​​   "Many, many congratulations.  You have done the world of
    cathedral music a huge service"
    Jane Capon, Choir Schools Association

​​  "This is a really wonderful facility.  I congratulate you"
    Peter Phillips

The written word and photographic image

An integral part of the Archive and a repository of all and everything to do with recordings, choirs and church music, dating from 1840 to the present day.
The Library Collection comprises of books and all matters related to the written word, together with a photographic collection of major historical importance.
Research is also underway on BBC Choral Evensong broadcasts, Tractarian Choir Schools & London Church Choirs before WW2.

A Chronological survey of BBC Choral Evensong broadcasts

Read about the London Choir School & Savoy Chapel Choir in an
article written by myself for 'Once a  Chorister'
Cathedral and Collegiate

'May Morning on Magdalen Tower
by Holman Hunt.
​Who's Who on the painting

David King, chorister at the Savoy Chapel, featured on the cover of  'Picture Post'  December 1941

1840 : 'Illustrated London News' Magdalen College Oxford.  The oldest document in the Archive.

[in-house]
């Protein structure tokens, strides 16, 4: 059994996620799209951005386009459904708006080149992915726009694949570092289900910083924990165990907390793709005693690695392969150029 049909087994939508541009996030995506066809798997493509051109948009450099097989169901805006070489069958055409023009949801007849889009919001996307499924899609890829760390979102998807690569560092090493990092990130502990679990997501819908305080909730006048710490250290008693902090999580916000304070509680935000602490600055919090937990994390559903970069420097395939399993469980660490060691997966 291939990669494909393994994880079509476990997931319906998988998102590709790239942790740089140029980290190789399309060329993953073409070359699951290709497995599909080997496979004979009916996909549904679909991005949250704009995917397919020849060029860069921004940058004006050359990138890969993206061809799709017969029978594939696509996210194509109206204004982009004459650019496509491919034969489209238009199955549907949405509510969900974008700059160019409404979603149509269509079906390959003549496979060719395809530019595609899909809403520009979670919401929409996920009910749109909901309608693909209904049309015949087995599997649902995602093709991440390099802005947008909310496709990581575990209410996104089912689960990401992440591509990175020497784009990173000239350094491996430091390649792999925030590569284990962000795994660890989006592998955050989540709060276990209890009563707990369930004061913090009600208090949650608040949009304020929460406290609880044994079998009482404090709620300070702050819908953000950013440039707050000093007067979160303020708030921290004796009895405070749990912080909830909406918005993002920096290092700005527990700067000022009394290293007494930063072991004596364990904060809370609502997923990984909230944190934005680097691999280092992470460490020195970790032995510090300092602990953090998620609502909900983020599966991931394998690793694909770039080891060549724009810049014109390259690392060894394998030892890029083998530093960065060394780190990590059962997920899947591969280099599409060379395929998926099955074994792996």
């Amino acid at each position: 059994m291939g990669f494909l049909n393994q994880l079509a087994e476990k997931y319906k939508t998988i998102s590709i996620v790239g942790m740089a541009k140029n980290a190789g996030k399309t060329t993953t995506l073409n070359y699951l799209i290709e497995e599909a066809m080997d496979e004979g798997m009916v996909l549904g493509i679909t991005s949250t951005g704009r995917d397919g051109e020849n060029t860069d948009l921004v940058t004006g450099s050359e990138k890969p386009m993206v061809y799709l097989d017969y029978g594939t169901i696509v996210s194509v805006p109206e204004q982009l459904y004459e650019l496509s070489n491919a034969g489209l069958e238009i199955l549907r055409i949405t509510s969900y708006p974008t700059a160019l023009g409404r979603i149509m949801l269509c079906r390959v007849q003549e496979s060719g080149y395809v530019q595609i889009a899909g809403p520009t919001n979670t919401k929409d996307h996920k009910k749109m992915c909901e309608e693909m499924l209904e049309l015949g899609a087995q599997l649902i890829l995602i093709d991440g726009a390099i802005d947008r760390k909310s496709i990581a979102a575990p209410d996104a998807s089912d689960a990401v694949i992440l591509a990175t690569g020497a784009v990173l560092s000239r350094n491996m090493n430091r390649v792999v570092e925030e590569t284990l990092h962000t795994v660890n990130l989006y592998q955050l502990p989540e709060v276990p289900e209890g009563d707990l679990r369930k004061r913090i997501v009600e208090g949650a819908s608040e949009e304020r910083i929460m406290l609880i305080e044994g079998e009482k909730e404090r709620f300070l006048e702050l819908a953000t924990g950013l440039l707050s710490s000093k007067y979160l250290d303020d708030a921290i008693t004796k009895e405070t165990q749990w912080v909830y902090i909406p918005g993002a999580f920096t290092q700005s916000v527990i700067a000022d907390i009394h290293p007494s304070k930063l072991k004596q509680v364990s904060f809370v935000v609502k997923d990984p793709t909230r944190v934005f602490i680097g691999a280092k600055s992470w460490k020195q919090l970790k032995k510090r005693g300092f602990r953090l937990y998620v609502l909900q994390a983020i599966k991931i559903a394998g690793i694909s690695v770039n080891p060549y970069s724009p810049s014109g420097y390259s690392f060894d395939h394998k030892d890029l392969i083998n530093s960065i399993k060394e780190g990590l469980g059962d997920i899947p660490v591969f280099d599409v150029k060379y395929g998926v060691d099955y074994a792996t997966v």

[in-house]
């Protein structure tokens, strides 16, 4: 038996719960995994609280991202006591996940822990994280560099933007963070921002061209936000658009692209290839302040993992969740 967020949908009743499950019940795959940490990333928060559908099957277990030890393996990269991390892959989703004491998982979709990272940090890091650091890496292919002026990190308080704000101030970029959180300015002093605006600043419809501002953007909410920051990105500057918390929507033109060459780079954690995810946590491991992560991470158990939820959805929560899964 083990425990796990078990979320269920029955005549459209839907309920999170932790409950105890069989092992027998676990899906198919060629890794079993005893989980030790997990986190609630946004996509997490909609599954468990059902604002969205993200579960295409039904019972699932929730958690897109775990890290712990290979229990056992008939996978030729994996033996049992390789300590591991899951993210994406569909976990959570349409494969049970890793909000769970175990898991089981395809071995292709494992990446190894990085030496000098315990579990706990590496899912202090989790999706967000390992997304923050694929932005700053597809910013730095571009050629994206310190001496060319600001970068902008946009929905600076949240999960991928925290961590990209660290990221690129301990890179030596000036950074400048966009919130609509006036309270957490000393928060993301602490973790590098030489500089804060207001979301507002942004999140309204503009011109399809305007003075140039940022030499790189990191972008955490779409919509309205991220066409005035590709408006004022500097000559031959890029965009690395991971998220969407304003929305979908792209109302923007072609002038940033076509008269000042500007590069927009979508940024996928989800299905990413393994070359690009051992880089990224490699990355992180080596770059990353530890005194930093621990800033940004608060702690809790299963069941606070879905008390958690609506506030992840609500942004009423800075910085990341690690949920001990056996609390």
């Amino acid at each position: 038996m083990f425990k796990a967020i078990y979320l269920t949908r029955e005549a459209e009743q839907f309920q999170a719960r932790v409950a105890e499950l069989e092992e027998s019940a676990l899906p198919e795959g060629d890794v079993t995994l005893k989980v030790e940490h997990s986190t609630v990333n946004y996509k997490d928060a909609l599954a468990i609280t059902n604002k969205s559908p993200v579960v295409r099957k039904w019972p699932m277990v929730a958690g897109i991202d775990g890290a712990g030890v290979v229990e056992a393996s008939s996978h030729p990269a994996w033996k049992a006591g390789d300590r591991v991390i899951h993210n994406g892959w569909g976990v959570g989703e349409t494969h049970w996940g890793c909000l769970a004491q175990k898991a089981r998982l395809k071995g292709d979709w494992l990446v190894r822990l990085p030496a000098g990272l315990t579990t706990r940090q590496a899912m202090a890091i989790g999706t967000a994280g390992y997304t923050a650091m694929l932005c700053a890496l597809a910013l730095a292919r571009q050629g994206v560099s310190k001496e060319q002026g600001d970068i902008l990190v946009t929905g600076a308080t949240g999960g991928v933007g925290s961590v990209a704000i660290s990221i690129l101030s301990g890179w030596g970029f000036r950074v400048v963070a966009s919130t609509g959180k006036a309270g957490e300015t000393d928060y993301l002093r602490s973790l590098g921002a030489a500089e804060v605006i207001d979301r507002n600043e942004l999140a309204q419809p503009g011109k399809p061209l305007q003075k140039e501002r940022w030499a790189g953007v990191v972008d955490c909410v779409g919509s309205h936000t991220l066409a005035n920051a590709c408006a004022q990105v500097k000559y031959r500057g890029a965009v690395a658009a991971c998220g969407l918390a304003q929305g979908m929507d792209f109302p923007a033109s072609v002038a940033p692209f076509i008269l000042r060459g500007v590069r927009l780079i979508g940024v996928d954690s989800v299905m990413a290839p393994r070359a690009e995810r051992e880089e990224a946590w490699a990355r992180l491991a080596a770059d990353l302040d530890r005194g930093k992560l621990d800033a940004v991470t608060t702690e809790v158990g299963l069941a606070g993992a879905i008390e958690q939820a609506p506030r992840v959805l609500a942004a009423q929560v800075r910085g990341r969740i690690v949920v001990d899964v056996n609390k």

Background information on recordings

Another integral part of the Library Collection are the 'Recording Notes' written and compiled by myself. The notes are a combination of historical information, anecdotes, correspondence and back-stories to individual recordings  in the Archive.

So many of the recordings have fascinating stories behind them and these notes will eventually be produced into a book.  

Sample of a page from the
Recording Notes

About the Archive
​Click on the logo

Royal College of Organists blog
by Morwenna Brett

Tractarian choir schools   

Most will have heard of St Michael's Tenbury or All Saints' Margaret Street choir schools, but how many know of Clumber Park, Newland or the London Choir School?

Probably not many, yet these, together with over thirty nine other choir schools all had one thing in common,  they were formed as a direct result of the Oxford Movement to ensure the highest standard of music in Tractarian worship.

Click to read & listen to some of the choirs
Not in cathedrals, but in churches, chapels, private aristocratic households or independent of any establishment, they are an almost forgotton part of English church music, yet their influence and reforming zeal is incalculable.